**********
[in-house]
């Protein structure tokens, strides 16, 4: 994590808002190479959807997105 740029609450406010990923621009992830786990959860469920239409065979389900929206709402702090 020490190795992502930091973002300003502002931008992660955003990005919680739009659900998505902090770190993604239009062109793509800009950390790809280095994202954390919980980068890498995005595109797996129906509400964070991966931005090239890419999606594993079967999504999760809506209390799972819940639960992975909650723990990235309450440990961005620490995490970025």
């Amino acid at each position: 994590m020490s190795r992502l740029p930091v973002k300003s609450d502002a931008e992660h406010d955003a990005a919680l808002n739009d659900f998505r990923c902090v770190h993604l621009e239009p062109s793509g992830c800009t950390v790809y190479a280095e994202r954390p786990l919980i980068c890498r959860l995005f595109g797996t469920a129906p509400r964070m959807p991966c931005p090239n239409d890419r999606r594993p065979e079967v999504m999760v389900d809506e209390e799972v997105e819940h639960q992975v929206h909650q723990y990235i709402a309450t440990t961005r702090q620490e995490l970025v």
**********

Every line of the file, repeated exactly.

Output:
[in-house]
């Protein structure tokens, strides 16, 4: 994590808002190479959807997105 740029609450406010990923621009992830786990959860469920239409065979389900929206709402702090 020490190795992502930091973002300003502002931008992660955003990005919680739009659900998505902090770190993604239009062109793509800009950390790809280095994202954390919980980068890498995005595109797996129906509400964070991966931005090239890419999606594993079967999504999760809506209390799972819940639960992975909650723990990235309450440990961005620490995490970025």
């Amino acid at each position: 994590m020490s190795r992502l740029p930091v973002k300003s609450d502002a931008e992660h406010d955003a990005a919680l808002n739009d659900f998505r990923c902090v770190h993604l621009e239009p062109s793509g992830c800009t950390v790809y190479a280095e994202r954390p786990l919980i980068c890498r959860l995005f595109g797996t469920a129906p509400r964070m959807p991966c931005p090239n239409d890419r999606r594993p065979e079967v999504m999760v389900d809506e209390e799972v997105e819940h639960q992975v929206h909650q723990y990235i709402a309450t440990t961005r702090q620490e995490l970025v």